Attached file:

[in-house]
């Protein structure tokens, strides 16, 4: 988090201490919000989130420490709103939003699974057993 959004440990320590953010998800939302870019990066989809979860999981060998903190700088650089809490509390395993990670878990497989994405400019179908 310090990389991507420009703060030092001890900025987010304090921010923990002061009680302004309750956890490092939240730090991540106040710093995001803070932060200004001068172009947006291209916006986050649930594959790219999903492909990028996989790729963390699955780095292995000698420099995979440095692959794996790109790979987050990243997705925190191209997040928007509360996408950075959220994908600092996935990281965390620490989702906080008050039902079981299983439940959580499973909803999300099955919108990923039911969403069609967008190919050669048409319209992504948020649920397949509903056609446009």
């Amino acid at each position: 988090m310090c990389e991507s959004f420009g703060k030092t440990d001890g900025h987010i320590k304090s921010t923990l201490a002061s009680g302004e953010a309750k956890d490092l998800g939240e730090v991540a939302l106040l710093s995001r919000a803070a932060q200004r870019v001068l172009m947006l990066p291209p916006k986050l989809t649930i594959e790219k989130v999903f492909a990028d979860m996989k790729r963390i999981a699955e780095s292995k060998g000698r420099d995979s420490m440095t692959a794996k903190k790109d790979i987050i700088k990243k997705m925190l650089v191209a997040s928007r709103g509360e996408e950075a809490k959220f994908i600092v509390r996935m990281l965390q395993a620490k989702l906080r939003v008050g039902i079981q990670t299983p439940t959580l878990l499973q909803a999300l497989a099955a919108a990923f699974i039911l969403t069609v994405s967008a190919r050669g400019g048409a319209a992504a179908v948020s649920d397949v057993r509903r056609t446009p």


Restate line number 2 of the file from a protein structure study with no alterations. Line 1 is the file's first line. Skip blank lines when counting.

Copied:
């Protein structure tokens, strides 16, 4: 988090201490919000989130420490709103939003699974057993 959004440990320590953010998800939302870019990066989809979860999981060998903190700088650089809490509390395993990670878990497989994405400019179908 310090990389991507420009703060030092001890900025987010304090921010923990002061009680302004309750956890490092939240730090991540106040710093995001803070932060200004001068172009947006291209916006986050649930594959790219999903492909990028996989790729963390699955780095292995000698420099995979440095692959794996790109790979987050990243997705925190191209997040928007509360996408950075959220994908600092996935990281965390620490989702906080008050039902079981299983439940959580499973909803999300099955919108990923039911969403069609967008190919050669048409319209992504948020649920397949509903056609446009």